The example below illustrates how a header and footer can be used to enhance the perception of the beginning and end of a list. There are other uses for these special list elements. For instance, they can be used to keep buttons to load more contents.

import QtQuick
import "../common"

Background {
    width: 240
    height: 300

    ListView {
        anchors.fill: parent
        anchors.margins: 20

        clip: true

        model: 4
        delegate: numberDelegate
        header: headerComponent
        footer: footerComponent

        spacing: 2
    }

    Component {
        id: headerComponent

        YellowBox {
            width: ListView.view ? ListView.view.width : 0
            height: 20
            text: 'Header'

        }
    }

    Component {
        id: footerComponent

        YellowBox {
            width: ListView.view ? ListView.view.width : 0
            height: 20
            text: 'Footer'
        }
    }

    Component {
        id: numberDelegate

        GreenBox {
            required property int index
            
            width: ListView.view.width
            height: 40
            
            text: 'Item #' + index
        }
    }
}

image

TIP

Header and footer delegates do not respect the spacing property of a ListView, instead they are placed directly adjacent to the next item delegate in the list. This means that any spacing must be a part of the header and footer items.

# The GridView

Using a GridView is very similar to using a ListView. The only real difference is that the grid view places the delegates in a two-dimensional grid instead of in a linear list.

image

Compared to a list view, the grid view does not rely on spacing and the size of its delegates. Instead, it uses the cellWidth and cellHeight properties to control the dimensions of the contents delegates. Each delegate item is then placed in the top left corner of each such cell.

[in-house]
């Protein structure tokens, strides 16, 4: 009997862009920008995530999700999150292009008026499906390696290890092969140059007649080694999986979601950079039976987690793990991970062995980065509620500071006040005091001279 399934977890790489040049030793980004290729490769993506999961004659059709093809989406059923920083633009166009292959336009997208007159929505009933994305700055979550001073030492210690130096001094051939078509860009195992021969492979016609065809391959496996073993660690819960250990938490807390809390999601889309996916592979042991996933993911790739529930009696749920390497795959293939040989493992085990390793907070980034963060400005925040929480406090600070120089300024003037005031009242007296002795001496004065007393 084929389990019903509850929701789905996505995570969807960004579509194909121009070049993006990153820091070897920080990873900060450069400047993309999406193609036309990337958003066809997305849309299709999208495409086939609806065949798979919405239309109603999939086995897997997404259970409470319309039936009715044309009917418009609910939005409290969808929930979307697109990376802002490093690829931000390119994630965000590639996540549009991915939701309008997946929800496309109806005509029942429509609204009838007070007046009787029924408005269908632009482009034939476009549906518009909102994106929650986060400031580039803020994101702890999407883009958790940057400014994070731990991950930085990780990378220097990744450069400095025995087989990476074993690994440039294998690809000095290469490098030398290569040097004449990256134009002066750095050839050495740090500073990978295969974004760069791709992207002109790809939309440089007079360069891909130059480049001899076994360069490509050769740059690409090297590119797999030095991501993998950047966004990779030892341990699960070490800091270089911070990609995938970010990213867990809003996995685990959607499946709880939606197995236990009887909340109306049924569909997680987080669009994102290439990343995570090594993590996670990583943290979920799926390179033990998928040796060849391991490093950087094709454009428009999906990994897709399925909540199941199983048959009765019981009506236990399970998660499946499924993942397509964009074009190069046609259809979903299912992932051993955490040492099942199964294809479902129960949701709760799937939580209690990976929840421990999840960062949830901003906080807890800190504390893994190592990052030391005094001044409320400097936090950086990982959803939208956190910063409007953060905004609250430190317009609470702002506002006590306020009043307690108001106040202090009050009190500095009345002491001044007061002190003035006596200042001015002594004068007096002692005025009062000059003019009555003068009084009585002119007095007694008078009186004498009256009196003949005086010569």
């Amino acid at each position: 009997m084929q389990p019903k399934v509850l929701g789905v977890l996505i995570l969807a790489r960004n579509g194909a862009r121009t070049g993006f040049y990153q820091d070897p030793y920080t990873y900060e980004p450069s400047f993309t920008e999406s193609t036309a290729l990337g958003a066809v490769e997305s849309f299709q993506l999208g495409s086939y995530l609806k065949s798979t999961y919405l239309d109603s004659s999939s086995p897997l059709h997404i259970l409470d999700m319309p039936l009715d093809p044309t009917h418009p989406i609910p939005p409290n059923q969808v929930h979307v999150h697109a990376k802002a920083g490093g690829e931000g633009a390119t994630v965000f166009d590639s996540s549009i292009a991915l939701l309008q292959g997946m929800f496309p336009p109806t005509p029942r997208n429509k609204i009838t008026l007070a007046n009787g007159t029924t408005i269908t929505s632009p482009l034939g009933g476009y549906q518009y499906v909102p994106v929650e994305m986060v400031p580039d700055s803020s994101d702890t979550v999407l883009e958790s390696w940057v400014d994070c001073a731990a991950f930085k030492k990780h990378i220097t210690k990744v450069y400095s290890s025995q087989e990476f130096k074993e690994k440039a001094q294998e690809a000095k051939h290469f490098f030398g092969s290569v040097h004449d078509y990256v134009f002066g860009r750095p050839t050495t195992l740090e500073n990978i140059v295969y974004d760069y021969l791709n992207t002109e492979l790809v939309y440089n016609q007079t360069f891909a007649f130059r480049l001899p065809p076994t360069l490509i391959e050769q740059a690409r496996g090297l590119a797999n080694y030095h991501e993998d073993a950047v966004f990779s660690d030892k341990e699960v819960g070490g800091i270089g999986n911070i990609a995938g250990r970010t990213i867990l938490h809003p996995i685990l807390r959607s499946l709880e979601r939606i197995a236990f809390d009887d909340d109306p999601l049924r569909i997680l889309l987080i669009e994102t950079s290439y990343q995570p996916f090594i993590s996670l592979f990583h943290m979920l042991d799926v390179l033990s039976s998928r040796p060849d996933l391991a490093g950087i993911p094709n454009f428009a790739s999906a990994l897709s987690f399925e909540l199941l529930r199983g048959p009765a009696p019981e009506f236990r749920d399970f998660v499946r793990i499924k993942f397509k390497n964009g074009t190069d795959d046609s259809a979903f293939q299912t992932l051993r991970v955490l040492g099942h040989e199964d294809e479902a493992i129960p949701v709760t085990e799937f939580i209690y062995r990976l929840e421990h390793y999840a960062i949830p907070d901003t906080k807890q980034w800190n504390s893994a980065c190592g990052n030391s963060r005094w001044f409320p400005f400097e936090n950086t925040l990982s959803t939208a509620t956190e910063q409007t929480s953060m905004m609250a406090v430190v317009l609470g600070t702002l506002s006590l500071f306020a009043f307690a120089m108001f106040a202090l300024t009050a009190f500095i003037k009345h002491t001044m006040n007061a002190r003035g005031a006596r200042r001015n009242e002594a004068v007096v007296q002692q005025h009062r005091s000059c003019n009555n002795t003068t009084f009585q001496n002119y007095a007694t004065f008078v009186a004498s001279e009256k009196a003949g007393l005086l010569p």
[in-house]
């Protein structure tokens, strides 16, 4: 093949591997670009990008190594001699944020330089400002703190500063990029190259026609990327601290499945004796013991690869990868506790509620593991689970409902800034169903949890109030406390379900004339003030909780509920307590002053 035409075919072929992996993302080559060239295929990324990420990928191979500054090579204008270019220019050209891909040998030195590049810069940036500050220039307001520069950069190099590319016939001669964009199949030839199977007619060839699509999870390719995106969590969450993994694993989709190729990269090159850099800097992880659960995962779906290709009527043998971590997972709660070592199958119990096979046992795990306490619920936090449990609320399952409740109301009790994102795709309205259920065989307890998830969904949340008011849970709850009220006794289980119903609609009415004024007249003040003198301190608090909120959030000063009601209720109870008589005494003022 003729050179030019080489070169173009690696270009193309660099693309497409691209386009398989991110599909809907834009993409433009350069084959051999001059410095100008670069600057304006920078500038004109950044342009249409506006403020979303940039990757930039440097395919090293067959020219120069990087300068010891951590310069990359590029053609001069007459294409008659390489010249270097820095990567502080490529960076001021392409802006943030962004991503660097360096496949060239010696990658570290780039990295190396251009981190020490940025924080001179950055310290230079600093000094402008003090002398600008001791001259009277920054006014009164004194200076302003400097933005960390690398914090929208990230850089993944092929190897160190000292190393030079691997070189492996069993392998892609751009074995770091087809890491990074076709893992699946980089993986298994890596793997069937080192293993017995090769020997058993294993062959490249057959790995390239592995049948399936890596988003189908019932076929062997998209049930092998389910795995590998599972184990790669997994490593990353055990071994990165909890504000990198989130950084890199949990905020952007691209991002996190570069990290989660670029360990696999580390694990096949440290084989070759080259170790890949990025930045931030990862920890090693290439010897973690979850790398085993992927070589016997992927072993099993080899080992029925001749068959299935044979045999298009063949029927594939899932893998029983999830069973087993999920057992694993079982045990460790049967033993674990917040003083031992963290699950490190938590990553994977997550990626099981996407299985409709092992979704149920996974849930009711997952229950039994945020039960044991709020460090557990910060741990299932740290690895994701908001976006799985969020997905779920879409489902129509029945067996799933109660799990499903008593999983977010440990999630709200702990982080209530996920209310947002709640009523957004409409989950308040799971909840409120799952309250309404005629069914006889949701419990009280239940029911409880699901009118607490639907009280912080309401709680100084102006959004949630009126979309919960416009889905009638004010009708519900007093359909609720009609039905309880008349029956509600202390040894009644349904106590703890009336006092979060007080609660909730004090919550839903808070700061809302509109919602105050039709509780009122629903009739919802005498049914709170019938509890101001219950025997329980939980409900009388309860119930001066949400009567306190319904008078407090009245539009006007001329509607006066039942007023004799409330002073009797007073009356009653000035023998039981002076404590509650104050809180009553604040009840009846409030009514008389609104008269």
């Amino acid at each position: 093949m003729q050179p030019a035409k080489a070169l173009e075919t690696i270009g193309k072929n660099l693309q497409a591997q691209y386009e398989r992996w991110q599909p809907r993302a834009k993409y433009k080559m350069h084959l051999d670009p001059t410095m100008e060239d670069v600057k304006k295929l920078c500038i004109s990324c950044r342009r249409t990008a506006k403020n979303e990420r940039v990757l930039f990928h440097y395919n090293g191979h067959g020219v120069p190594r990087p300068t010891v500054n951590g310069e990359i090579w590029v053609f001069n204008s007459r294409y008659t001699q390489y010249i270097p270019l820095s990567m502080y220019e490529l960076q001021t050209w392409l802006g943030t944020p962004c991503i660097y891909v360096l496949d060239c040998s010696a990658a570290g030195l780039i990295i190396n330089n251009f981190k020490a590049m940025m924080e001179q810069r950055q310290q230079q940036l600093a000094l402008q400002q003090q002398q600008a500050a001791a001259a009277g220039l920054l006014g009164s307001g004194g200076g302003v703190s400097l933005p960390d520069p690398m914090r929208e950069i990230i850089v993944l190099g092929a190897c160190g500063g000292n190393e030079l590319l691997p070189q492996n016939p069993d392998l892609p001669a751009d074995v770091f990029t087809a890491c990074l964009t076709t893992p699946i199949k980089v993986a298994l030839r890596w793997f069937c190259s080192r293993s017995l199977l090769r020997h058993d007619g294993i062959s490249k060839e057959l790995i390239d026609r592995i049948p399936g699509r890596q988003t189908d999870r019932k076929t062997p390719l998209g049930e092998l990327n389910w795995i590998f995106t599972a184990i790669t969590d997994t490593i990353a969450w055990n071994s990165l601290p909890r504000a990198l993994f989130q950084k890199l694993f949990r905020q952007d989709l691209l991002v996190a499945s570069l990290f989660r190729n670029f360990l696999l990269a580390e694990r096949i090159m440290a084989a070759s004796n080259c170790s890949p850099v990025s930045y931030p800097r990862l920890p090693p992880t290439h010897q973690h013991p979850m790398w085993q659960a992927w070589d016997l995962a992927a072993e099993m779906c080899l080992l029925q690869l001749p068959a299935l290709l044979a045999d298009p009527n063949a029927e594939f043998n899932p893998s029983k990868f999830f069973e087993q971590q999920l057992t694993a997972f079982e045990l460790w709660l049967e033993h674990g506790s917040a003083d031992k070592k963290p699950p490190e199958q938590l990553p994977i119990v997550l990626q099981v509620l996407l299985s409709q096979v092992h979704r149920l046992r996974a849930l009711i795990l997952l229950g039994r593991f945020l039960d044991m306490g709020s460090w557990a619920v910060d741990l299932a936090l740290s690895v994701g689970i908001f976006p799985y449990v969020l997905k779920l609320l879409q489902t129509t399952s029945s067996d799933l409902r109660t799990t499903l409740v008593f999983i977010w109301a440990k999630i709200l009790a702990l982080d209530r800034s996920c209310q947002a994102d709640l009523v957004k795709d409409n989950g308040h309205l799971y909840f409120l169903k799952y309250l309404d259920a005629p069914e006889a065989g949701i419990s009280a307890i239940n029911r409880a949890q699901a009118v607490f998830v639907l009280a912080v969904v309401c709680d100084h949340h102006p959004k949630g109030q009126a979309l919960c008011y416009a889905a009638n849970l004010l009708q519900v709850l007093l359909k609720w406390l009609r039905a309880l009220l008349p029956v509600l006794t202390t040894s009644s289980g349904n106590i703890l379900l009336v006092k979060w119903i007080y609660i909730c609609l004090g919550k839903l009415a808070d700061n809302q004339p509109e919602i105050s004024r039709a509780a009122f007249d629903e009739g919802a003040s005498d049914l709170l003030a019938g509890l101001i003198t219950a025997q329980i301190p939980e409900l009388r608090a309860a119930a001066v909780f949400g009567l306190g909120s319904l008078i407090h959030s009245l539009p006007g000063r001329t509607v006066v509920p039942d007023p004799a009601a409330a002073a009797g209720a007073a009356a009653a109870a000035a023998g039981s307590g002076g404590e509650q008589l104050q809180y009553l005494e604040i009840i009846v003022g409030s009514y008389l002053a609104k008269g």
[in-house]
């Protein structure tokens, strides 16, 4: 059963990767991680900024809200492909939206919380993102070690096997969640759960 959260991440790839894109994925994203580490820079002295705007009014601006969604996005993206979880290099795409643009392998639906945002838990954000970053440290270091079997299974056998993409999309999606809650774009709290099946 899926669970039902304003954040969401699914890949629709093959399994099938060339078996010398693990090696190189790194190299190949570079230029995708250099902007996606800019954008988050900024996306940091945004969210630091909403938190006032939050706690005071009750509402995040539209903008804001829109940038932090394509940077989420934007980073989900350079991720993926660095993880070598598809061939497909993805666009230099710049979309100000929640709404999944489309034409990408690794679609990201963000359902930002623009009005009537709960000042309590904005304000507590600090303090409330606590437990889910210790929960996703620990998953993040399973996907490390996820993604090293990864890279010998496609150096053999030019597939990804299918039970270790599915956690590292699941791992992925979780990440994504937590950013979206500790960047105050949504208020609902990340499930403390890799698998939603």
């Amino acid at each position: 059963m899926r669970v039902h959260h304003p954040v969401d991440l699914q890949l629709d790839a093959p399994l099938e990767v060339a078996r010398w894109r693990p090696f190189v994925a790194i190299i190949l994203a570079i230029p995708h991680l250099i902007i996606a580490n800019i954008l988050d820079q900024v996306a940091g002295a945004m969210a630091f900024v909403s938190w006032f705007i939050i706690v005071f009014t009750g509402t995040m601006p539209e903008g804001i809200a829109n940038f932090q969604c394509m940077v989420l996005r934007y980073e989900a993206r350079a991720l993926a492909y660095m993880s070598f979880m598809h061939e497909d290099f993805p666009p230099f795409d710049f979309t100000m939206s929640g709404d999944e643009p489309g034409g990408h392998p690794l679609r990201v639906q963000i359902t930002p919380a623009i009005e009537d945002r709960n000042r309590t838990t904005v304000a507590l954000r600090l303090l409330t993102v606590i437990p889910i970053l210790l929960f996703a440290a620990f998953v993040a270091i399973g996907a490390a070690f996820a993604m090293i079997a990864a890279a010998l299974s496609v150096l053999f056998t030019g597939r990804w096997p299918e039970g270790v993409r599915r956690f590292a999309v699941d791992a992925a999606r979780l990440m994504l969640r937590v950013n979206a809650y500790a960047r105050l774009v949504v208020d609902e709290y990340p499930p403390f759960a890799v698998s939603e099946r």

import QtQuick
import "../common"

Background {
    width: 220
    height: 300

    GridView {
        id: view
        anchors.fill: parent
        anchors.margins: 20

        clip: true

        model: 100

        cellWidth: 45
        cellHeight: 45

        delegate: GreenBox {
            required property int index
            width: 40
            height: 40
            text: index
        }
    }
}

A GridView contains headers and footers, can use a highlight delegate and supports snap modes as well as various bounds behaviors. It can also be orientated in different directions and orientations.

The orientation is controlled using the flow property. It can be set to either GridView.LeftToRight or GridView.TopToBottom. The former value fills a grid from the left to the right, adding rows from the top to the bottom. The view is scrollable in the vertical direction. The latter value adds items from the top to the bottom, filling the view from left to right. The scrolling direction is horizontal in this case.

In addition to the flow property, the layoutDirection property can adapt the direction of the grid to left-to-right or right-to-left languages, depending on the value used.